Everyone who falls unexpectedly into cold water wants to do the same; to swim hard and fight. But it's a fight they won't win.
RNLI needed to teach the public to go against their instincts in order to save lives.
Krow studied, with experts from the RNLI and the University of Portsmouth, how people got into difficulty in cold water, and what they needed to do to survive.
The key issue? People were drowning because they were fighting the cold water; it strained their heart, cooled their skin, and increased their chances of inhaling water.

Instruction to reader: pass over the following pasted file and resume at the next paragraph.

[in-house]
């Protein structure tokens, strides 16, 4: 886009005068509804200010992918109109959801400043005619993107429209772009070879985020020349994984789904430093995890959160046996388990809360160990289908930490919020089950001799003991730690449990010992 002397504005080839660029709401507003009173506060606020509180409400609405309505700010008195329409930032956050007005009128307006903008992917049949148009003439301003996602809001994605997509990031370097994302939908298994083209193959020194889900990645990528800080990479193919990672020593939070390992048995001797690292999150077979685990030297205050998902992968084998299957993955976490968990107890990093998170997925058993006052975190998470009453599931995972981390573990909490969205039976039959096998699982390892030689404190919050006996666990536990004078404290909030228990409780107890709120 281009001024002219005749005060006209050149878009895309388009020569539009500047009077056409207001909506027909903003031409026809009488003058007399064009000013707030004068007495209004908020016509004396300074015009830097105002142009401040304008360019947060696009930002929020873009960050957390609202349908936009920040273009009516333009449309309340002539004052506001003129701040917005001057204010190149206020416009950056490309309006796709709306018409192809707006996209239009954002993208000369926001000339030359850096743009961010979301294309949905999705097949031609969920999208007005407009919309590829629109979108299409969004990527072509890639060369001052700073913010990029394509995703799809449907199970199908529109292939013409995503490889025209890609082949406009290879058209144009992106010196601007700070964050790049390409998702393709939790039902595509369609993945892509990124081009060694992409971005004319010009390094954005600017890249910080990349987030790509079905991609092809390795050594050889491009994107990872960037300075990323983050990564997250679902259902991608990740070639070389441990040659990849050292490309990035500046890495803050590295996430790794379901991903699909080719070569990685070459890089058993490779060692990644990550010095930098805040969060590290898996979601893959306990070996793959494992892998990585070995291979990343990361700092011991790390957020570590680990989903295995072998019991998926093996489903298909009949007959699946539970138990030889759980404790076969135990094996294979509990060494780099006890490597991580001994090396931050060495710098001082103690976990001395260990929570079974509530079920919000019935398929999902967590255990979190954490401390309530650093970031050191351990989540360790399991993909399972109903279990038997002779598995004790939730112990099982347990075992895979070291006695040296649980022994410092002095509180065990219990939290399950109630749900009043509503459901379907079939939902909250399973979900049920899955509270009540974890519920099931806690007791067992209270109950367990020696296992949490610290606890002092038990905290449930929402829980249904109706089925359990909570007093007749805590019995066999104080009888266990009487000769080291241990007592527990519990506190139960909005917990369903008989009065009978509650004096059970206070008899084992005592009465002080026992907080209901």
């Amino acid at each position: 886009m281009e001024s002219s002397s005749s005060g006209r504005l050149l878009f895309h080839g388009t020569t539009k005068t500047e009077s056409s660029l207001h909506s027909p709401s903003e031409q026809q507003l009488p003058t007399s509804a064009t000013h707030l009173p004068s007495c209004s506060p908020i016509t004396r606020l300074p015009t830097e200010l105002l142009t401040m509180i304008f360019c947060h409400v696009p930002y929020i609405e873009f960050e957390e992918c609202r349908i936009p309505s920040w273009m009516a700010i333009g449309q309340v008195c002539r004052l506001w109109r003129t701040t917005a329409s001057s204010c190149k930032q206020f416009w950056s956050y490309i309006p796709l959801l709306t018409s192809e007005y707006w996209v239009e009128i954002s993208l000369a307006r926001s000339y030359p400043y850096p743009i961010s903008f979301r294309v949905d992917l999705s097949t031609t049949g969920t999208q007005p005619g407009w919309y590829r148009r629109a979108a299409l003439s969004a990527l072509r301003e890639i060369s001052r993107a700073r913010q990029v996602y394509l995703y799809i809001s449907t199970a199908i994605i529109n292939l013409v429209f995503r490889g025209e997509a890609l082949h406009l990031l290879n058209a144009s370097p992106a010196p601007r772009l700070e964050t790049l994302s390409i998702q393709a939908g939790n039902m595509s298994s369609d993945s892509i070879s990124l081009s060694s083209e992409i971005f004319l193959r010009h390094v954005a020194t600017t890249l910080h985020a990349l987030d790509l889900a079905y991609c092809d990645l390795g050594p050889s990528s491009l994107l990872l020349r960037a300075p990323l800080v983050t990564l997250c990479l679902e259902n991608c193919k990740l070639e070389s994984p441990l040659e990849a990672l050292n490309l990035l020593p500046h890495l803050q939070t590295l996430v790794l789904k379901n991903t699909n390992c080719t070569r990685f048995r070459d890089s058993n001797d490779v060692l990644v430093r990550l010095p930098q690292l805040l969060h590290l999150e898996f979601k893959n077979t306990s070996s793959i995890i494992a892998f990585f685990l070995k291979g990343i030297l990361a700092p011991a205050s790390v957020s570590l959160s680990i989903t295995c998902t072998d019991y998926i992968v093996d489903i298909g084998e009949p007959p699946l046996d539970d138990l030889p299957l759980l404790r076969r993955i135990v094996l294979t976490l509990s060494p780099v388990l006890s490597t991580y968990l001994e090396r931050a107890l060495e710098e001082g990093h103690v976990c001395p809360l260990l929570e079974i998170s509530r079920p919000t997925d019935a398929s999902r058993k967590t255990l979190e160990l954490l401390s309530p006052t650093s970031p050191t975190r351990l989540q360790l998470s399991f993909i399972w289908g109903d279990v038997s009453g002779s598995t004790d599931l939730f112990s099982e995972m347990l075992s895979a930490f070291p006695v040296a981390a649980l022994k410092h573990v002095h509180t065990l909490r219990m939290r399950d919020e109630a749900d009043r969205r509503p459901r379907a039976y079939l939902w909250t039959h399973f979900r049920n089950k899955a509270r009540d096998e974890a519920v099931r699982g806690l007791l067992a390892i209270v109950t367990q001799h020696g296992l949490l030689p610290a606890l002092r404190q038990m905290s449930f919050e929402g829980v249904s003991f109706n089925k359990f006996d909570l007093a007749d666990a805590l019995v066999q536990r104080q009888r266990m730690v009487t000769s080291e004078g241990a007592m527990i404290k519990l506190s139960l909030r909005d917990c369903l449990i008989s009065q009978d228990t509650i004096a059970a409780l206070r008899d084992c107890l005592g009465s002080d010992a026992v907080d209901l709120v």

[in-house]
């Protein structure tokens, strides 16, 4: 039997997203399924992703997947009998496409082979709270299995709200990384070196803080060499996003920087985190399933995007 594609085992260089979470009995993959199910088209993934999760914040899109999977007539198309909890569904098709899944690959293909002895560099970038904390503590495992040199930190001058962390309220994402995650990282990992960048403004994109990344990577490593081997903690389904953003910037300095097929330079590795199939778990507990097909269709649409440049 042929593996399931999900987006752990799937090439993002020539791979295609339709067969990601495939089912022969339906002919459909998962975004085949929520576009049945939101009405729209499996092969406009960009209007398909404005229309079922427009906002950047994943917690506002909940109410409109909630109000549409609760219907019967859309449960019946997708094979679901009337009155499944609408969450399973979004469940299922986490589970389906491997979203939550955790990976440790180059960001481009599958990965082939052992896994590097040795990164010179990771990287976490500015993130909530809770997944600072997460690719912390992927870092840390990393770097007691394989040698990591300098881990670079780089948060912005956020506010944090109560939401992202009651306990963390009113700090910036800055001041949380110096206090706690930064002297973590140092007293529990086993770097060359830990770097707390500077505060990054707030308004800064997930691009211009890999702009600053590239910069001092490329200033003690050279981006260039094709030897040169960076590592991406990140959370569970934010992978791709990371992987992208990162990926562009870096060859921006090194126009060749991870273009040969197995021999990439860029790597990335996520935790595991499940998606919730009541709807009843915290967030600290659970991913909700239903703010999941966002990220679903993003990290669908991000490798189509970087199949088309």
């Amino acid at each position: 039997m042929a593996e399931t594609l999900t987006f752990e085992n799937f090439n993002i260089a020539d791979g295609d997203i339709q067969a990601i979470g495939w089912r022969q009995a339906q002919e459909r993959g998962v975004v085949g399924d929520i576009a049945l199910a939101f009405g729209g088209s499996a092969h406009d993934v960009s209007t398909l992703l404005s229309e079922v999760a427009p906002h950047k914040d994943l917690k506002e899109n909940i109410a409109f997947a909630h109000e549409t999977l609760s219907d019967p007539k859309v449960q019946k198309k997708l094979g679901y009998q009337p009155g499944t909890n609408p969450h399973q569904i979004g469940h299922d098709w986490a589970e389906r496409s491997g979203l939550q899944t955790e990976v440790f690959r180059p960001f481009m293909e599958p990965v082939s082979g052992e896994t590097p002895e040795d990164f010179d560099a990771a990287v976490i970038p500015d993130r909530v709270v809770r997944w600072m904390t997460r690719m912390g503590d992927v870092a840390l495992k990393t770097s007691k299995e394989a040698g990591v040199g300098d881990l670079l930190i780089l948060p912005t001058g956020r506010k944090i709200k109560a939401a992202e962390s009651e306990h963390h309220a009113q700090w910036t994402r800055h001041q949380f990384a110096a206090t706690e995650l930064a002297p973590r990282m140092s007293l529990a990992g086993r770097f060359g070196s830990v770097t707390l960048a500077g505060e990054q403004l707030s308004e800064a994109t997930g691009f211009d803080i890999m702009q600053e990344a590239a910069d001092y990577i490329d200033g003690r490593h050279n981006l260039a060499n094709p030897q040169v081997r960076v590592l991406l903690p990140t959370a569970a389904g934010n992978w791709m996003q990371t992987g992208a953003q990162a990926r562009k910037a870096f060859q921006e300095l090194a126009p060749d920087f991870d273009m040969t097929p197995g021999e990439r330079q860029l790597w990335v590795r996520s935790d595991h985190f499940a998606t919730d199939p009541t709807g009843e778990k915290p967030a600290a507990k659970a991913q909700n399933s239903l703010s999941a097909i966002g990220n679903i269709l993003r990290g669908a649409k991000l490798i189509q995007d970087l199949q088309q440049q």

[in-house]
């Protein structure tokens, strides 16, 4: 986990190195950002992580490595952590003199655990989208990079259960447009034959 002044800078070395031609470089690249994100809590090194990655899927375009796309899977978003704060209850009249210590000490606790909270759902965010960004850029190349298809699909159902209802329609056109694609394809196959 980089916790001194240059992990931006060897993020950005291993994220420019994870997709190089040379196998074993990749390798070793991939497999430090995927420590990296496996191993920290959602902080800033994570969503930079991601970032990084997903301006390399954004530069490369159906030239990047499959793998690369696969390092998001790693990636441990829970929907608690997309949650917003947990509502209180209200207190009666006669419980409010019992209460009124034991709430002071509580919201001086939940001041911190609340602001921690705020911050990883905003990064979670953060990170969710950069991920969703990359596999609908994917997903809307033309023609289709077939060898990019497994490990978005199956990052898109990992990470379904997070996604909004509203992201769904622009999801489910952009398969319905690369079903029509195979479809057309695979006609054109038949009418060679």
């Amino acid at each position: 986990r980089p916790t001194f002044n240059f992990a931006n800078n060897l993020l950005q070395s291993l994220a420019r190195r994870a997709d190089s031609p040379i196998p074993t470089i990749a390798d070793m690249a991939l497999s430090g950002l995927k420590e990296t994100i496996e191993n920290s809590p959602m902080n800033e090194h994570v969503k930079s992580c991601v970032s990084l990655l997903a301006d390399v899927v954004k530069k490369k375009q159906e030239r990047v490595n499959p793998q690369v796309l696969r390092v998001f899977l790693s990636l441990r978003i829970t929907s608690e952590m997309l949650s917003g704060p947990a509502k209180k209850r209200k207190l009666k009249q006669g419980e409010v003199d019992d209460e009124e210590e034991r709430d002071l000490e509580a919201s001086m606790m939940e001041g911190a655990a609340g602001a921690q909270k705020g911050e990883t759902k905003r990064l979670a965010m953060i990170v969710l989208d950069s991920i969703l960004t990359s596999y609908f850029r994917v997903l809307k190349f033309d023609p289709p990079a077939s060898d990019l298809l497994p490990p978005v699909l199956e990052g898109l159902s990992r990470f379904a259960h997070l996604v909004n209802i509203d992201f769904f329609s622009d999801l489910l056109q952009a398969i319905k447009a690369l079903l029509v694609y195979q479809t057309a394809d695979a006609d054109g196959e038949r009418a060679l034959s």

The RNLI aimed to deliver a simple piece of advice; one that could be easily recalled and executed in the panic of a real life and death situation.
The messaging and media would target 16-39 year old men; the country's most at risk group. The media strategy also evolved from generating reach to focusing on creating impact.
Because all of us share the same instinct, and it's a killer, Krow dramatised the surprisingly large number of people who die at the coast each year by following their instinct to swim hard, and how they could ultimately save their lives via a simple skill: Float to live.